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Jul 24, 2010 | Comments

A few weeks ago, Microsoft halted production of the Kin, their new smart-phone focused on social networking. 6 weeks after launch, Microsoft sold less than 10,000 Kin phones.

Why the poor sales? The pricing? The features? It’s widely debated.

My biggest surprise: failure in light of Kin’s marketing. Bloggers hailed the social media campaign as Microsoft’s magnum opus. 200K Facebook fans. 600K views on YouTube. A multi-city underground concert tour. Audience engagement (e.g., the sacred social media “dialogue”). Every social media box checked and obliterated. All this and the Kin failed to find customers.

Even the video is brilliant (is Facebook+hipsters ever a bad idea?). Featuring a girl’s exploration of her Facebook friends, thousands of people followed her journey on Facebook and Kin’s site, garnering enough attention to make any marketer salivate. Hell–even I was enchanted to watch a few episodes.

Reportedly, Microsoft spent “upwards of a billion dollars to bring the Kin market (if you count the $700 million Danger acquisition plus further R& D cost).” That’s $1,000,000,000 costs plus ~$5,000 sales = sad Steve Balmer.

Rock-star “Old Spice Man” had a similar fate. The Internet meme, reportedly, has not significantly impacted sales. Goals aside, Old Spice destroyed every digital marketing metric but didn’t tip the revenue scales.

The ROI and nuances of each campaign could be debated at length. And product launches fail all the time.

But for me, I’m reflecting on expectations. That is, Kin’s campaign is applauded an A+ by pressing the right digital buttons. The agency, Exposure, should very well have rejoiced at their success–at least by how we define digital success in fans, followers, views, and visits.

Something to think about: it’s easy to circle back through the Kin’s marketing and find the flaws. But like buying a used car, the trick is to know how to avoid a lemon beforehand. Could any marketer be that good? Am I an idealist?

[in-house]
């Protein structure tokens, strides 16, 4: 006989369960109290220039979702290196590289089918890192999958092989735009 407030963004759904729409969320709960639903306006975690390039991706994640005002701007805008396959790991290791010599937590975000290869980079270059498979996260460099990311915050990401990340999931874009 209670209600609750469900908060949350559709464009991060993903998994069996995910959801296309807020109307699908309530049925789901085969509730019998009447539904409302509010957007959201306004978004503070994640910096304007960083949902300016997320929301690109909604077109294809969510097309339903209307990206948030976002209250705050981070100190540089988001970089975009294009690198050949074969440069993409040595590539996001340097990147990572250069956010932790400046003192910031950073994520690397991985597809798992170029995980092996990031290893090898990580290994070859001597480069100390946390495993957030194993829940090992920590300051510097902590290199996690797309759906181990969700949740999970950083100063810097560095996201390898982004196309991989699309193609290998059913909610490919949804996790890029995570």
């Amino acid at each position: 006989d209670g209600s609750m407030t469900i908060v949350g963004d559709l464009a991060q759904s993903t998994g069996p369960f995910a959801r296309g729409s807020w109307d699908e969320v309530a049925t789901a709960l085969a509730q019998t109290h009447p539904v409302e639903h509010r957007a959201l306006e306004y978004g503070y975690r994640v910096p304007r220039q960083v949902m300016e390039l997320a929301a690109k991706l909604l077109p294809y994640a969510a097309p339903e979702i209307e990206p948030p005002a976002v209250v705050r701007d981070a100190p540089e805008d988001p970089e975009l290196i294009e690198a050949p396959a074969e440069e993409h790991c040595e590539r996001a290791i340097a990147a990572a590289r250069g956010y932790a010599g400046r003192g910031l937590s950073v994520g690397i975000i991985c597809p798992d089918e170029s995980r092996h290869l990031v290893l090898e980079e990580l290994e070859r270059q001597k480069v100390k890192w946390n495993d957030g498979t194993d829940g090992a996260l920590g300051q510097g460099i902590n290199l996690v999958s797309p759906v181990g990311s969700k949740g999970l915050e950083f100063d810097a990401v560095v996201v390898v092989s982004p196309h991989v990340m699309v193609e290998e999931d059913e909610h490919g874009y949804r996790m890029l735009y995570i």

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  1. An interesting post Matt. As you have noticed I was very positive about the social media marketing for this product. As you have surmised though, good marketing doesn't overcome a poor product. You can't polish a turd, but you can pop some glitter on it. That is how I see Kin. It was a very poor product, with some very nice social media marketing.

    Good post.

  2. It seems to me Microsoft was trying to scratch an itch nobody had. I don't think there are really people out there saying, “damn, I wish my smartphone was focused on social networking!” Maybe it was a good phone, but if people don't really have the problem you're solving… ka-splat.

  3. I have to disagree with your comment. The social media marketing was shit. It failed to sell the product–that is, 500 people bought the phone of the hundreds of thousands of people that interacted with the campaign. Why do you think it was nice social media marketing–even after seeing the results?

  4. I think were on the same page–the marketing positioned the product in the wrong way. That is, on social marketing. Instead of showing hipsters dancing on overexposed film, perhaps they should have focused on something more tangible.

  5. I still contend the marketing was a good example of social media marketing. Granted it is difficult to call something good if it doesn't deliver on its objective, in this case driving sales of Kin, but even the best marketing in the world would likely have struggled with this product. Looking at the analysis of why Kin failed it was not because the marketing was lacking, but rather due to pricing and the confusing branding of the device.

  6. Great points.

    I'm not sure that this example works, but I liken it to the finesse of basketball (e.g., the Phoenix Suns). A team can play beautiful offense, but if don't win games, it's failed.

    Similarly, the Kin's marketing, on the surface, had a few beautiful tactics with superficial engagement. But pricing, branding, and even product are all components of marketing. I don't see any excuses by pointing to the product (turd) as justification for failure.

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